Astronomers claim to find the most distant known galaxies
(NC&T/Caltech) Team leader Richard Ellis, the Steele Family Professor of Astronomy at the California Institute of Technology, presented images of these faint and distant objects in his talk on July 11 at the "From IRAS to Herschel and Planck" conference at the Geological Society in London.
When light from very distant bodies passes through the gravitational field of much nearer massive objects, it bends in an effect known as "gravitational lensing." In a pioneering technique, the Caltech-led group used massive clusters of galaxies-the best example of natural gravitational lenses-in a series of campaigns to locate progressively more distant systems that would not be detected in normal surveys. The team found the galaxies using the 10-meter Keck II telescope, sited atop Mauna Kea on the Big Island of Hawaii.
Ellis explains, "Gravitational lensing is the magnification of distant sources by foreground structures. By looking through carefully selected clusters, we have located six star-forming galaxies seen at unprecedented distances, corresponding to a time when the universe was only 500 million years old, or less than four percent of its present age."
It is thought that when the universe was 300,000 years old it entered a period when no stars were shining. Cosmologists refer to this phase of cosmic history as the "Dark Ages." Pinpointing the moment of "cosmic dawn" when the first stars and galaxies began to shine and the Dark Ages ended is a major observational quest and provides the motivation for building future powerful telescopes such as the Caltech's Thirty Meter Telescope, and the space-borne James Webb Telescope.
The new survey is the culmination of three years' painstaking observations which represent the thesis of Caltech graduate student Dan Stark. "Using Keck II, we have detected six faint star-forming galaxies whose signal has been boosted about 20 times by the magnifying effect of a foreground cluster. That we should find so many distant galaxies in our small survey area suggests they are very numerous indeed. We estimate the combined radiation output of this population could be sufficient to break apart (ionize) the hydrogen atoms in space at that time, thereby ending the Dark Ages," said Stark.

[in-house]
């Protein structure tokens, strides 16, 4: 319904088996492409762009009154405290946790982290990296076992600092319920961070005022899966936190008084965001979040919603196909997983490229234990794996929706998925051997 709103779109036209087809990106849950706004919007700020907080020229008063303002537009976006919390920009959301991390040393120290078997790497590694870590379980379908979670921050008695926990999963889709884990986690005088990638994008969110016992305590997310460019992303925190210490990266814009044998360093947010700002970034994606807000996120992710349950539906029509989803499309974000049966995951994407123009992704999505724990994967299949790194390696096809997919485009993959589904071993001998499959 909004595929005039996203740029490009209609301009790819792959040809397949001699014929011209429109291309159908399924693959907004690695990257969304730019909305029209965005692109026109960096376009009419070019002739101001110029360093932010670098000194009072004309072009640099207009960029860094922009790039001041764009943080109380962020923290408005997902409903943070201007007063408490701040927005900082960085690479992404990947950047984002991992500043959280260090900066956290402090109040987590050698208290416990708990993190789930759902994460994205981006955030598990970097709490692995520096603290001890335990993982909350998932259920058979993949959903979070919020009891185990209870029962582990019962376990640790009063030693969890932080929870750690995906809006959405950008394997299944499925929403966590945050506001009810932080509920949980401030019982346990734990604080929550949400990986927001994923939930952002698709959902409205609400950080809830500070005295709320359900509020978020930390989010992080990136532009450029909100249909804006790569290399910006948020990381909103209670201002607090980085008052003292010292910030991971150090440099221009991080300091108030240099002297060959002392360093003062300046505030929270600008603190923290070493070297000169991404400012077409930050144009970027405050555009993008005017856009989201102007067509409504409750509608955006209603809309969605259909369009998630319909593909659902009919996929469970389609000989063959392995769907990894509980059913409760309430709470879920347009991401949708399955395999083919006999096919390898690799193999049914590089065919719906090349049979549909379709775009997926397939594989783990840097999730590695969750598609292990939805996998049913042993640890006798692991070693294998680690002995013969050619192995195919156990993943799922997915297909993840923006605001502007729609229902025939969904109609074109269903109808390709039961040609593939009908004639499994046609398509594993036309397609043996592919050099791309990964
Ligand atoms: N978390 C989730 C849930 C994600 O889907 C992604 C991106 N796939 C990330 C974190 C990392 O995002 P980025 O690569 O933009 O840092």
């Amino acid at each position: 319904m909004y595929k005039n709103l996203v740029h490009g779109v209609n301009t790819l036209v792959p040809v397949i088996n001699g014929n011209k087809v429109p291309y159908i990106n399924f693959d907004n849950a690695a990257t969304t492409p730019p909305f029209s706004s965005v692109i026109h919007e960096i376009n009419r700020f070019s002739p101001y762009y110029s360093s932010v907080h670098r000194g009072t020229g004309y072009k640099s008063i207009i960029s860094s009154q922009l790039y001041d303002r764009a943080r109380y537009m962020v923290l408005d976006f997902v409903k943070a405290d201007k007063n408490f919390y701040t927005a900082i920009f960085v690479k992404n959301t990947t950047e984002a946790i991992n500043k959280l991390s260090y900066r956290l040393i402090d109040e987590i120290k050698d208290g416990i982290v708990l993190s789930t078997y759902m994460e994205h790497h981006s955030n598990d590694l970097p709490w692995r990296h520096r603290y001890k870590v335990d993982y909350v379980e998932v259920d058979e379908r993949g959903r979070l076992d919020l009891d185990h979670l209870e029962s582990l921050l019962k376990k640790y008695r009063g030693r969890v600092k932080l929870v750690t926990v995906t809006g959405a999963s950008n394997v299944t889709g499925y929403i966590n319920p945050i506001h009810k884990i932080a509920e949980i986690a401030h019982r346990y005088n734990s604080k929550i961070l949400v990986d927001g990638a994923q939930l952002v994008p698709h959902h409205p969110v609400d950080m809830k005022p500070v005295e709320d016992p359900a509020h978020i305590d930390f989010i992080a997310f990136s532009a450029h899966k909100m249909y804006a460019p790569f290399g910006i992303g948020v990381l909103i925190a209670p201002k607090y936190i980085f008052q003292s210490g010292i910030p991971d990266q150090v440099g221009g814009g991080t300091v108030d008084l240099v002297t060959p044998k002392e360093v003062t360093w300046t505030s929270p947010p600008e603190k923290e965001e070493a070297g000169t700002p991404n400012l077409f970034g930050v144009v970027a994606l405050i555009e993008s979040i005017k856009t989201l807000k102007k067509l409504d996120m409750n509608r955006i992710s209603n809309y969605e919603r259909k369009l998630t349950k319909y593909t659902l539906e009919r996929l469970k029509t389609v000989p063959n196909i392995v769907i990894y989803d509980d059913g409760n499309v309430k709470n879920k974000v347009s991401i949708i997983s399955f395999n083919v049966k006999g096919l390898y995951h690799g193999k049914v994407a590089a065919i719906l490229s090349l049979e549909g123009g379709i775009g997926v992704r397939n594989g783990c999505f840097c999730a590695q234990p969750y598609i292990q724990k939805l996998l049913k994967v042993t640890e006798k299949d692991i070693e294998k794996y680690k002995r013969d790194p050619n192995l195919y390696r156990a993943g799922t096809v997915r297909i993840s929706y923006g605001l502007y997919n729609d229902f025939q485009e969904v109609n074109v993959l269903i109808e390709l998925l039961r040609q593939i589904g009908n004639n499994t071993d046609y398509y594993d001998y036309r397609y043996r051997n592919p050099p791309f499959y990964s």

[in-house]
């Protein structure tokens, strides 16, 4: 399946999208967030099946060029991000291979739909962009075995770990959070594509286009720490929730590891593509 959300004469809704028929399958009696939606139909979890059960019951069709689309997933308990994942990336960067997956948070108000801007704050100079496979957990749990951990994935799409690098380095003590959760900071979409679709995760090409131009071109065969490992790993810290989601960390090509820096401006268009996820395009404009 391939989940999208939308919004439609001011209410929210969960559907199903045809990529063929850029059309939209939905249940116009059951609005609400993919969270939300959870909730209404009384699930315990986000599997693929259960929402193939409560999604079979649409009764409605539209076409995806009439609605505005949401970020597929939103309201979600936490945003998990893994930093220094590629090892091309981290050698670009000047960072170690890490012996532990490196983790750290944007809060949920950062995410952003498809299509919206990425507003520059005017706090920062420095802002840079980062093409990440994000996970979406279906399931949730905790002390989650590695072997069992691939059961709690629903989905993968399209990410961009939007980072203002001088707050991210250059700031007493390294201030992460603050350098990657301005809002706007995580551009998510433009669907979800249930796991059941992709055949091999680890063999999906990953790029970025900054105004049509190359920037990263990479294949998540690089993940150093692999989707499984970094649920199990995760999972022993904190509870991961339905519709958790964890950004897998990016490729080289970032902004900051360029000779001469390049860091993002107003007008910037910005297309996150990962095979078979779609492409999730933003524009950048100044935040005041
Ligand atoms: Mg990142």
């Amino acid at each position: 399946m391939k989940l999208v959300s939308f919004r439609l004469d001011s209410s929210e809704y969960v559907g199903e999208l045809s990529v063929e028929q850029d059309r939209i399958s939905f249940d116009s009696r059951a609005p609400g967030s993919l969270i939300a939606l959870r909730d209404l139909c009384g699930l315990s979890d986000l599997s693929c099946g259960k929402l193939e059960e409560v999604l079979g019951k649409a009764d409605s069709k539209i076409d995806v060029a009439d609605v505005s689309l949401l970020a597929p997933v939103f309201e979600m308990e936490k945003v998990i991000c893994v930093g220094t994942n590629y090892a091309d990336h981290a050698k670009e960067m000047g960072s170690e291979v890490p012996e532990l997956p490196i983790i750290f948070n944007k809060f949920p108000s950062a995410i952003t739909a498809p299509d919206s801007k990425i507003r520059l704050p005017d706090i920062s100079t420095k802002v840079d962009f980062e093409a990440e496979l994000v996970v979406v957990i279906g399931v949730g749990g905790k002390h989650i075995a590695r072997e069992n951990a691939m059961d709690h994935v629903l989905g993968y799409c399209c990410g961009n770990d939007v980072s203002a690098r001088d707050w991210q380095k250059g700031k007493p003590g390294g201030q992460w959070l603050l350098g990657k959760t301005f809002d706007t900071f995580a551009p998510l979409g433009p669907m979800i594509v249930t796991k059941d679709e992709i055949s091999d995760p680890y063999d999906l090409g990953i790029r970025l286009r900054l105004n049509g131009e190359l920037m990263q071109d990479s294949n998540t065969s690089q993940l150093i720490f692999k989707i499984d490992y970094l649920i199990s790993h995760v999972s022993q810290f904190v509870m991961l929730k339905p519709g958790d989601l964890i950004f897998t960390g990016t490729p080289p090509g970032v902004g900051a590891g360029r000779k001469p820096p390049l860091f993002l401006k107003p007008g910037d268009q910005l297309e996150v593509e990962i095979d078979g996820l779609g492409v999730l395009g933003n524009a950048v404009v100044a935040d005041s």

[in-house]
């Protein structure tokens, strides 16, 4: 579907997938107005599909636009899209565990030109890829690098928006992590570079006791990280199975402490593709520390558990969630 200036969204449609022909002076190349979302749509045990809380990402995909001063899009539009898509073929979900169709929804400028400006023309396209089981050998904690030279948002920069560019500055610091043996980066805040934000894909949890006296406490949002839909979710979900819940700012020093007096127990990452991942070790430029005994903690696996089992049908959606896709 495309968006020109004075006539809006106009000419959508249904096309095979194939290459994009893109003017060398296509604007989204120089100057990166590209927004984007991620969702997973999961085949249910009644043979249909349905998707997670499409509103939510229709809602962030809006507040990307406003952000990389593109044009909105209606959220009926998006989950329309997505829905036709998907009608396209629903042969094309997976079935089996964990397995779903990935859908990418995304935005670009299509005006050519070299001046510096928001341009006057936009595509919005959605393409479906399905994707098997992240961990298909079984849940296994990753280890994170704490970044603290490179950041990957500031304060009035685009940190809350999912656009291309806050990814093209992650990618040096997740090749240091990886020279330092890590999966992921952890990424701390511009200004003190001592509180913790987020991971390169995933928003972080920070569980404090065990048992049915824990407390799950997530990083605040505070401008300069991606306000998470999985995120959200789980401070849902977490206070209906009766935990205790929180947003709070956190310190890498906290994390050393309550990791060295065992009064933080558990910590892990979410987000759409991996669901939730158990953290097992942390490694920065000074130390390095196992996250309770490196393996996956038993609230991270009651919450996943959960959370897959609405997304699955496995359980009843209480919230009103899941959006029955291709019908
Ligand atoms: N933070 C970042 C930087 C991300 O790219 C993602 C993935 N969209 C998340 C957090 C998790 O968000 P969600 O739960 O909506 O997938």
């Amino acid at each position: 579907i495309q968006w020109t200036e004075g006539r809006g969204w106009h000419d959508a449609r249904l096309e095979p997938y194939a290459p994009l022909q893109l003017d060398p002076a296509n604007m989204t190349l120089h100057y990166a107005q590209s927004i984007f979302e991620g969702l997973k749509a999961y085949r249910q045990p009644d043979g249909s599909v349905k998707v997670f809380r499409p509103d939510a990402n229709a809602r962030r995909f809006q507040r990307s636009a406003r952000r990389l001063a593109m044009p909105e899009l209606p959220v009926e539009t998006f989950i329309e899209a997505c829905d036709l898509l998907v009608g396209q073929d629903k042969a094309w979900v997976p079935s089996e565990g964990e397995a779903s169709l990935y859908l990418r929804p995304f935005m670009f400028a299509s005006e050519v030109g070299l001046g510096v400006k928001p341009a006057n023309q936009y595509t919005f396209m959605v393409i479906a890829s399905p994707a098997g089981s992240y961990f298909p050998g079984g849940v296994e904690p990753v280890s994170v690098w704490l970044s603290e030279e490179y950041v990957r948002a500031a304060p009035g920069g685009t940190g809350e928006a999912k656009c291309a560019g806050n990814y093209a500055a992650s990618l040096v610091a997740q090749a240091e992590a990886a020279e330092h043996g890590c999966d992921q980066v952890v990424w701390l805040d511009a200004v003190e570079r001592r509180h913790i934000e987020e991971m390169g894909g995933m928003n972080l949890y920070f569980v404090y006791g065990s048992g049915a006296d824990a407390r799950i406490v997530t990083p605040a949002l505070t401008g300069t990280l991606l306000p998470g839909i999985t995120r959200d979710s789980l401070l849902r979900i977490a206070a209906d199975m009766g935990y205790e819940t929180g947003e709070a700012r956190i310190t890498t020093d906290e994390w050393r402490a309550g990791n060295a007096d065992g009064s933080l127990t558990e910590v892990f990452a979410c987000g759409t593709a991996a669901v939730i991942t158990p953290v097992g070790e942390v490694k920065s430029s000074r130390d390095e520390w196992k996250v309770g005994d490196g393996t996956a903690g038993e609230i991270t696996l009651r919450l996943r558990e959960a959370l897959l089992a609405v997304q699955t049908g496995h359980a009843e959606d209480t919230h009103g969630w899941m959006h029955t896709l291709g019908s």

|A mosaic of six distant galaxies located by gravitational lensing. Each image, taken with the NIRSPEC instrument on Keck II, reveals a faint spectrum line (circled (Photo: Caltech)|
"We can infer the universe had a lot of star formation at these early times from Spitzer Space Telescope measurements of larger galaxies seen when the universe was about 300 to 500 million years older," explains Stark. "These galaxies show the tell-tale sign of old stars (and were described in earlier work by Ellis and Stark with UK scientist Andrew Bunker). To produce these old stars requires significant earlier activity, most likely in the fainter star-forming galaxies we have now seen."
Also associated with the program is Caltech postdoctoral scholar Johan Richard, who is leading a similar, but independent, survey of magnified galaxies detected with the Hubble and Spitzer space telescopes. Although that work is not yet complete, preliminary findings support the conclusions of the Keck II survey. European collaborators include Jean-Paul Kneib of the Laboratory of Astrophysics at Marseilles, and Graham Smith at the University of Birmingham.
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